Language allows us to communicate. More so though, language allows us to formulate thoughts and covey abstract concepts. The latter of which is the defining characteristic that separates man from animals. To quote Descartes, ‘I think therefore I am’.
Languages as such, specifically the inherent definitions and epistemology of words, function as philosophical embodiments of a culture’s worldview and shed light on values and morals. To truly understand the core of a culture, one must first fully learn the nuances of the language. The Eskimos for example have more than 50 words for different types of ‘snow’.
For Chinese – or more correctly the Han language – while it is commonly understood that Chinese is based on pictograms, less obvious is the fact that a large majority of Chinese characters are formed by the merging of different characters and their meanings to create new words. In the process, leaving a trail of breadcrumbs that shed light on how the Hans interpreted and organized the world around them.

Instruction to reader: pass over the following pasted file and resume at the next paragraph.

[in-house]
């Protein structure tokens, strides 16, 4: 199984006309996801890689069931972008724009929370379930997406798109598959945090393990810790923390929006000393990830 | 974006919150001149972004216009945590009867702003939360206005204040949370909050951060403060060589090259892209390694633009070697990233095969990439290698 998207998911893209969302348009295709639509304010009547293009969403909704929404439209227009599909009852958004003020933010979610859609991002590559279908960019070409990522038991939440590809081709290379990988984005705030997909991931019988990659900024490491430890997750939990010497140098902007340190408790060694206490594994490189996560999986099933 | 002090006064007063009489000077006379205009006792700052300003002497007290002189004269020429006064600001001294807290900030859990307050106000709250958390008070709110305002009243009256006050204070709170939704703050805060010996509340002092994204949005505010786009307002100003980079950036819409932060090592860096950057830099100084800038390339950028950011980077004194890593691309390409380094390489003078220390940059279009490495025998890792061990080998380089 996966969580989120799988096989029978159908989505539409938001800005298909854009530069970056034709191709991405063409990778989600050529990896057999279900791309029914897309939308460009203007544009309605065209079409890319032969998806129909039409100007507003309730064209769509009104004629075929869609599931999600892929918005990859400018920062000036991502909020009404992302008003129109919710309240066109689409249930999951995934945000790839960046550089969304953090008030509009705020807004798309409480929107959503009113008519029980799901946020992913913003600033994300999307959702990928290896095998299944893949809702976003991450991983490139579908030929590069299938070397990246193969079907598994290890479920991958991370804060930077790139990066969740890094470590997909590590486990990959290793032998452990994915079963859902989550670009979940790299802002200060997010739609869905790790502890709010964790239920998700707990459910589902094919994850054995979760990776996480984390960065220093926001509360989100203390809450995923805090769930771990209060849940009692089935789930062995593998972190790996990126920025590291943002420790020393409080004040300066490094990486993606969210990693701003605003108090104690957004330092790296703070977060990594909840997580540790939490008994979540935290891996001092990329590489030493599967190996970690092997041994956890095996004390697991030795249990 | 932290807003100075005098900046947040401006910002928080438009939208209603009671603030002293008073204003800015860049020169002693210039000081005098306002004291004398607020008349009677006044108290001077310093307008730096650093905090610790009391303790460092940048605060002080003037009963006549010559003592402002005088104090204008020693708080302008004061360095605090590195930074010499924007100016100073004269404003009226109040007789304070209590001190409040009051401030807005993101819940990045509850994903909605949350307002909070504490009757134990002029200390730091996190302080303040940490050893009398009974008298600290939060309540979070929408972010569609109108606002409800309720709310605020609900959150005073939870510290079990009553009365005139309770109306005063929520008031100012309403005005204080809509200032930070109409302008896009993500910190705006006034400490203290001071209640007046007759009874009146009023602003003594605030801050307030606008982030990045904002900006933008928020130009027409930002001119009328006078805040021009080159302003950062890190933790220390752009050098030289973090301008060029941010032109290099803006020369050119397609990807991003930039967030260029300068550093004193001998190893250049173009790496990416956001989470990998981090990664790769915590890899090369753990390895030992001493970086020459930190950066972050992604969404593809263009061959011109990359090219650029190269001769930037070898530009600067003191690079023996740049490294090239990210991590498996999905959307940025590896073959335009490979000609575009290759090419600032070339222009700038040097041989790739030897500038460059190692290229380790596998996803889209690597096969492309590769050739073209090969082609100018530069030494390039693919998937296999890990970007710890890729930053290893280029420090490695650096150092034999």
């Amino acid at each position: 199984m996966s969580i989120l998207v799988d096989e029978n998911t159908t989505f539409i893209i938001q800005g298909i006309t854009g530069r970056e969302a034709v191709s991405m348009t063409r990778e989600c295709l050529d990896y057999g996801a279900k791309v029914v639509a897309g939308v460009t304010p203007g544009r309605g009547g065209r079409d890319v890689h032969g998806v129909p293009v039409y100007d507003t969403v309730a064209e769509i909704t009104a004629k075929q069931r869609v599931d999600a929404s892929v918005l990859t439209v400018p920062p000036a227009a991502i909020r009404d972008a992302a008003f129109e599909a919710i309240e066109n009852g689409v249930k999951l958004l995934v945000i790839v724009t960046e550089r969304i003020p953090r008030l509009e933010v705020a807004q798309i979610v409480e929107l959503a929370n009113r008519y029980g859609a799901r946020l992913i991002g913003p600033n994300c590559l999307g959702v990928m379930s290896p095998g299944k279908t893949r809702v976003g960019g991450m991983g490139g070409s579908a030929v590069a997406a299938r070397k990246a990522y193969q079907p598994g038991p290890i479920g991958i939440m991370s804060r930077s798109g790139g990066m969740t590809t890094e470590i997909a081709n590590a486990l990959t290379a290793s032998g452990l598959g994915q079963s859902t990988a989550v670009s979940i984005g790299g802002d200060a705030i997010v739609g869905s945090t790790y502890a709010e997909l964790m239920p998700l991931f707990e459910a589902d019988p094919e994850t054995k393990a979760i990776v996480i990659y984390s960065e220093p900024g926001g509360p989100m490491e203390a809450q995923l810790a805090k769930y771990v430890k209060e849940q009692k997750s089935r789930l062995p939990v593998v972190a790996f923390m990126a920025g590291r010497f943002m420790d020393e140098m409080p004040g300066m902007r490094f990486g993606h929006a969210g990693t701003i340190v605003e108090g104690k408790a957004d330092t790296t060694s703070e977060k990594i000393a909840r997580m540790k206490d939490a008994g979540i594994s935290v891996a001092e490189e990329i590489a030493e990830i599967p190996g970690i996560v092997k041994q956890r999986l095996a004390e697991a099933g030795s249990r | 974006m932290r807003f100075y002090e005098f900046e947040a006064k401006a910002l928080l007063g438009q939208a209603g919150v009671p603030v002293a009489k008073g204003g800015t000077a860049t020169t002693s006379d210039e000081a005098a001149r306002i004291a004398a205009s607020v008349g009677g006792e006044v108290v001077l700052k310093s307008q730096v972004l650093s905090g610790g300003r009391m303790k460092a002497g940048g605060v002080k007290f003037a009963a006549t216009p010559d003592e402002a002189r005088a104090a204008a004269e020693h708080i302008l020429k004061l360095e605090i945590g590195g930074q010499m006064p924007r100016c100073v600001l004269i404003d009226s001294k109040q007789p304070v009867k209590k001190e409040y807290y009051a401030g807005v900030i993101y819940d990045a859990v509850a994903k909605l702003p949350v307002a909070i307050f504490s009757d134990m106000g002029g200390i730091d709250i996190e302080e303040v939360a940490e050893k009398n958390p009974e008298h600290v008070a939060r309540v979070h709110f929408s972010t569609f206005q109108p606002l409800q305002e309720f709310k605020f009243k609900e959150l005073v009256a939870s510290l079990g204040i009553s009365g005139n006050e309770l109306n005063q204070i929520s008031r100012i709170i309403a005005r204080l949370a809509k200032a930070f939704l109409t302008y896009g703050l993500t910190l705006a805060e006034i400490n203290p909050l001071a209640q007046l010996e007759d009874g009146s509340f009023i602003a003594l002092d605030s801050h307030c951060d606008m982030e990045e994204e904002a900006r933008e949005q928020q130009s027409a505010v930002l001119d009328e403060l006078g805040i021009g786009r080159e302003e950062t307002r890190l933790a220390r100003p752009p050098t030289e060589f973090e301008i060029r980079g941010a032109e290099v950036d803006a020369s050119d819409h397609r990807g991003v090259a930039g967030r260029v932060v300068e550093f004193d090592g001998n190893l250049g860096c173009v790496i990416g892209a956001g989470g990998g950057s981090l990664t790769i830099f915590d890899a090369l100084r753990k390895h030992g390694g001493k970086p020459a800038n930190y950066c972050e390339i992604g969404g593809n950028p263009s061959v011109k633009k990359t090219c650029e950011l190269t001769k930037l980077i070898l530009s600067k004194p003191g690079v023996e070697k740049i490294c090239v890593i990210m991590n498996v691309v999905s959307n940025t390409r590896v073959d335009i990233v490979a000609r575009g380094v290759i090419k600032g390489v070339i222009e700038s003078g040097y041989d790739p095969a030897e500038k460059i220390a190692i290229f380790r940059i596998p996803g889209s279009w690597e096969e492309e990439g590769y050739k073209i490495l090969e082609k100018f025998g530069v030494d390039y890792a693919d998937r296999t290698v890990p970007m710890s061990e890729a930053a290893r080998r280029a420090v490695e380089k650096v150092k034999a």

To be honest, I’ve never given much thought to this of a language until the week-long trip to Taiwan from Nov 6-11, sponsored by the Chinese Culture Association, to visit the home of Mr. He Guodong, founder of the Global I Ching Association.
Throughout the week, Mr. He led a series of lectures and discussions in which he effortlessly wove in and out of Chinese characters to demystify the six Classics – Poetry 詩, Documents 書, Rites 記, Music 樂, Change 易 and Spring and Autumn 春秋.
Take for example, the word for Poetry 詩, as Mr. He pointed out, the Chinese word pairs the characters for land and unit of measurement with the radical for speech. Literally, poems are words about pieces of land. Or more elegantly phrased, the Classic of Poetry is a collection of reflections on the wonders of the land with each poem therein teaching us to appreciate the beauty of life and the earth we live in.
Every example Mr. He expounded upon seemed at once so simple and logical yet presenting such a profound understanding that it never failed to always leave me all deep in thought.
In this fashion, the five days flew by way too fast with such much more boundless knowledge left unsaid; leaving me eagerly awaiting next year when Mr. He commences teaching at the Han Culture Mountain Estate.”
by Jenny Chen